In praise of  clutching at straws or reasons to be cheerful in 2014 New Year is traditionally the time to take stock, and to look forward to the future. It is a time to search for new principles   of hope,  or renew old ones, and to strengthen our commitment to make the world, or at least that little bit of it we have some influence over, a better place. In a period of rapidly falling expectations, when young people  expect to be less well off in almost every respect (except longevity) than their parents, this  can be a daunting prospect.   Time then to put on the famous Ian  Dury track and listen to his reasons to be cheerful: Summer, Buddy Holly, the working folly Good golly Miss Molly and boats Hammersmith Palais, the Bolshoi Ballet Jump back in the alley and nanny goats A bit of grin and bear it, [Read More…]


Santa with Claws , or Socialism is not just for Christmas  : some seasonal reflections on the im/moral economy The dominant image of Christmas, the one that mesmerises and haunts so many people, is of a family reunited  around the tree  joyfully exchanging  presents. One, perhaps unintended, result is that   those   for whom the family has become a locus of loss or lack,   find the knife  being  twisted in the wound ; we are  offered   a major walk-on part in the Christmas story as the object of  public compassion by the very narrative  that is compounding  our misery. Selling Christmas, whether as consumerfest  or   religious mega-event   depends on the  complicated web of associations   which  this image evokes.  It pulls powerfully upon  childhood memories of Christmas and a more or less sentimentalised version of   family life in which doting parents are rewarded by the respect and admiration of their offspring. [Read More…]

Bad Journeys ? On Bloomsbury and Bohemia

Bad Journeys ? Some notes on Bloomsbury, Bohemia  and reading subcultures Talk given to the Bloomsbury Festival October 16th  in conversation with Iain Sinclair Bad journeys are made possible  when and wherever  we recognise that the map is not the territory. They are  about exploring  the gap or tension between  our  mental  constructs of the world and the embodied space we inhabit as we find our way through it. And in that  gap  all kinds of possible worlds  can take shape. For most people a  so called good journey  happens  when there is   a perfect  fit between map and territory, we  traverse the city on autopilot,  the sat nav  works and  nothing  untoward happens. On a good journey, there is nothing to report.  We  follow what planners  call, without irony, a line of desire, which means going purposefully and often compulsively, from A to B in the quickest most efficient  [Read More…]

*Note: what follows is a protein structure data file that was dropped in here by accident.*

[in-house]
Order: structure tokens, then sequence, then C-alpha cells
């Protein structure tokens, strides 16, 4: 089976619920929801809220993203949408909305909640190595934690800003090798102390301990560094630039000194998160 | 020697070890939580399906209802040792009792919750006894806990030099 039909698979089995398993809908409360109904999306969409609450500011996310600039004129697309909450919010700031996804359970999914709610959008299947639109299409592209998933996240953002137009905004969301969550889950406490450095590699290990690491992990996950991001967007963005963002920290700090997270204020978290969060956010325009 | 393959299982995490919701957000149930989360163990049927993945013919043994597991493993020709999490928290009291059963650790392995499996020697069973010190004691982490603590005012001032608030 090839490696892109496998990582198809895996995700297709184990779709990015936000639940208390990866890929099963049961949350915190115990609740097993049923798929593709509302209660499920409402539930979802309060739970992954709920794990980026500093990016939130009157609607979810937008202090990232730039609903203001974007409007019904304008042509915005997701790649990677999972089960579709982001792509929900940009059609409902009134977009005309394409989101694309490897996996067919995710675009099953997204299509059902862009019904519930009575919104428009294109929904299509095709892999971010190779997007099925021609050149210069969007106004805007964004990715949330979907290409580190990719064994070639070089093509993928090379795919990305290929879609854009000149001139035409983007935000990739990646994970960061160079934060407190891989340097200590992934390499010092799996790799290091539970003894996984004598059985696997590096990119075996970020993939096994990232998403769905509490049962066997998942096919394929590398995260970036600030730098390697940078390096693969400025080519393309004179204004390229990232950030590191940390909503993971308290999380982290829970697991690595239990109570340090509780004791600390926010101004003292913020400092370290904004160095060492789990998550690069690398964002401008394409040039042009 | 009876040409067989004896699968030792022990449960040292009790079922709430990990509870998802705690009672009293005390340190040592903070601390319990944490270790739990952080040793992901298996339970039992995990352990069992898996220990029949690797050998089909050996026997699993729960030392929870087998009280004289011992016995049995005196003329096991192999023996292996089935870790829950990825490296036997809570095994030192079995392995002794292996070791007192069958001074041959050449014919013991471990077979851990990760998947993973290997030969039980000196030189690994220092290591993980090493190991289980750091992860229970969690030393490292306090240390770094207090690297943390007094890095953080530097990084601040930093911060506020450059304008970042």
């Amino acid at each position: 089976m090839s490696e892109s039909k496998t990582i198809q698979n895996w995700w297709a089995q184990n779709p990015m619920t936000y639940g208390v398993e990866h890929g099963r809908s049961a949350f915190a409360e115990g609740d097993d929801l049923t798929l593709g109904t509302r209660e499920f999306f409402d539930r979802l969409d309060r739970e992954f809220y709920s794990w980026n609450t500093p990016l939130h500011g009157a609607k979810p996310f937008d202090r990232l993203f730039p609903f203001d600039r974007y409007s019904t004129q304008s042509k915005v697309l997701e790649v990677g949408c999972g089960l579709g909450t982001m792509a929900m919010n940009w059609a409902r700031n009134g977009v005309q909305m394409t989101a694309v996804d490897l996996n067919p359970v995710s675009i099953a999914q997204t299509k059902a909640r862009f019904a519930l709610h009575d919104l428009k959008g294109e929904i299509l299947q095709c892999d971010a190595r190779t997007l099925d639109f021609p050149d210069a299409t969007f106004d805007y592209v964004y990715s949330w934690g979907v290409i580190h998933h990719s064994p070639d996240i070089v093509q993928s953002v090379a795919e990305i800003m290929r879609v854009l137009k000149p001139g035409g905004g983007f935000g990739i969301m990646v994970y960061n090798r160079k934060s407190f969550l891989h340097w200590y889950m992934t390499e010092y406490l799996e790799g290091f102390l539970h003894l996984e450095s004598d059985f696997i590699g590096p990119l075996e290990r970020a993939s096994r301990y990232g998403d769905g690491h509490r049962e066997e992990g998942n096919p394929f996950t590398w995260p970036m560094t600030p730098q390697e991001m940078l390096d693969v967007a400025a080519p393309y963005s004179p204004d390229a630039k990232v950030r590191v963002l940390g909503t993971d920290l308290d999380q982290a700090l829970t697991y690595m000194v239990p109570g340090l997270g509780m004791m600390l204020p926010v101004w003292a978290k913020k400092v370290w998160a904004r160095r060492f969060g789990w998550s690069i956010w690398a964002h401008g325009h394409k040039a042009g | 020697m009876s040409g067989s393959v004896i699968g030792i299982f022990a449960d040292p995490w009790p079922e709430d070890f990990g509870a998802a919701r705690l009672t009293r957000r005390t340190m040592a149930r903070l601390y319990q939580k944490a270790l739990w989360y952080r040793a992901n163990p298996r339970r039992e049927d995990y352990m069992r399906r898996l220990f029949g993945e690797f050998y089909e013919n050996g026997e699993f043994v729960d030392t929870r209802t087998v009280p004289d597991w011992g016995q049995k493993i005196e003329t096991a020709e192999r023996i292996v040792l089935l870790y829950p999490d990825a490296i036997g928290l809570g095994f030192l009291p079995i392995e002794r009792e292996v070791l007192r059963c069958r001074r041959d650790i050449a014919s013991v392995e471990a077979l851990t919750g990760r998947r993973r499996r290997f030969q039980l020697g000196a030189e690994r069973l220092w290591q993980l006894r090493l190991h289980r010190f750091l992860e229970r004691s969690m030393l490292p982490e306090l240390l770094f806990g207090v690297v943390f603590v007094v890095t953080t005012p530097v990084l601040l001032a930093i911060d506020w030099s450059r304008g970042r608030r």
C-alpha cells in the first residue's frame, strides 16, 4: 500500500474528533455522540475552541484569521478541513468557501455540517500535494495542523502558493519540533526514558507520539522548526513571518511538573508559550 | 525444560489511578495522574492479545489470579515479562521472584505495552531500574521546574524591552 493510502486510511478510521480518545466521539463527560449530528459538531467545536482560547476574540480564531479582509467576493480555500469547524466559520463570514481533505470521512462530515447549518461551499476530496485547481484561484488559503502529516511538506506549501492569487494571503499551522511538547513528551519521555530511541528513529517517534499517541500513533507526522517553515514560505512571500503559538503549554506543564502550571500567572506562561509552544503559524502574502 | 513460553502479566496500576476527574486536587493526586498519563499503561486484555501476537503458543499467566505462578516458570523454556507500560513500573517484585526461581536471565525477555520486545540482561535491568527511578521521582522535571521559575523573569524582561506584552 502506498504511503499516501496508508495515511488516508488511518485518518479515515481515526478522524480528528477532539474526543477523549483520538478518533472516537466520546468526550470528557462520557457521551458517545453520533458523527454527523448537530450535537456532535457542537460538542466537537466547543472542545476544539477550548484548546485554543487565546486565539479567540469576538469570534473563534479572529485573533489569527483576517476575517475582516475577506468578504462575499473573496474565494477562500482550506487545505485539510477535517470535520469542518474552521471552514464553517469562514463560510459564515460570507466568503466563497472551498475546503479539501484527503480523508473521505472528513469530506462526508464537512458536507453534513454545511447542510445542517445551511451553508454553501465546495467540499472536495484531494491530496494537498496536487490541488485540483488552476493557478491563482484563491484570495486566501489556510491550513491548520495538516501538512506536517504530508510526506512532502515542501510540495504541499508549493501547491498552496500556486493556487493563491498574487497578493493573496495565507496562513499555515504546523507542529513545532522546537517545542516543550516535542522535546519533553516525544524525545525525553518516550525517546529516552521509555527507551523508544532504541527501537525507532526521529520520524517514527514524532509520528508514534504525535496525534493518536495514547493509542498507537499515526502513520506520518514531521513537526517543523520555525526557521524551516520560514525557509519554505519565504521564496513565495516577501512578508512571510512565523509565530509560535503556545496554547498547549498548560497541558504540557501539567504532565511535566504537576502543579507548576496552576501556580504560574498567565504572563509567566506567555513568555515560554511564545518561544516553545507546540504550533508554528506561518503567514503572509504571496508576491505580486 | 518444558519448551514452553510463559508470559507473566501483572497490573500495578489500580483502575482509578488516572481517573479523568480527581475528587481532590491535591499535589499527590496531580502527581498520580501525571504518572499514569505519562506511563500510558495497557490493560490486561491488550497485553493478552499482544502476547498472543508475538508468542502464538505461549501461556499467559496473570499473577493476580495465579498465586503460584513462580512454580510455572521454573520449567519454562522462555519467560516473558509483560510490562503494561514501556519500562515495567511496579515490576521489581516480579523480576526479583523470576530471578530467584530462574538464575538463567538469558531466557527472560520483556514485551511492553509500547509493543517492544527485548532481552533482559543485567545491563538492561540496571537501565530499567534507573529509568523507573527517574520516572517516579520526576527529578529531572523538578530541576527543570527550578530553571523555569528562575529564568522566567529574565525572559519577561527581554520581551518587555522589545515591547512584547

October Blog

PASSAGES OF TIME : SOME REFLECTIONS ON THE PERSONAL POLITICS OF LIFE STORY TELLING How do we tell the story of a life that  began and ended badly? Is there more to autobiography than a do-it-yourself obituary? What are the limits and  conditions of public commemoration as a regime of truth?  How does the space/time compression of everyday life in the digital age  impact on our capacity to sustain coherent life histories and other  narratives of long duration? I have been wrestling  with  these  issues of  memory politics,  life story telling and imagined communities of belonging  for a long time. They   were give focus  by the experience of writing a memoir, which includes an extended essay on contemporary book cultures and the library as a memoryscape . But they  were  raised with  particular and painful urgency  by  recently losing my adopted son and having to construct a tribute for  his  [Read More…]

A Tribute in Words and Pictures to Ste Thomson

We would like to thank  everyone  who attended the funeral and who sent messages of condolence and tribute   for their  support during this difficult time. It was especially moving to learn that Stephen had so many good friends, many of whom  turned up ,  and who also organised a face book network of over sixty people to share their memories of him.   We are giving the tribute book  to Stephen’s sons,  Ricky and Casey,  to keep  as part of a memory box  which  we are putting together  for them . We have raised nearly £1000  for Alcohol Concern and would like to thank  everyone who  has given so generously. It is still not too late  to make a donation by logging on to : www.justgiving.com/phil-cohen1. Thanks to the generosity of Liz  Haggard we are  setting up a bursary  at Birkbeck College , where Stephen was a student ,  for  first [Read More…]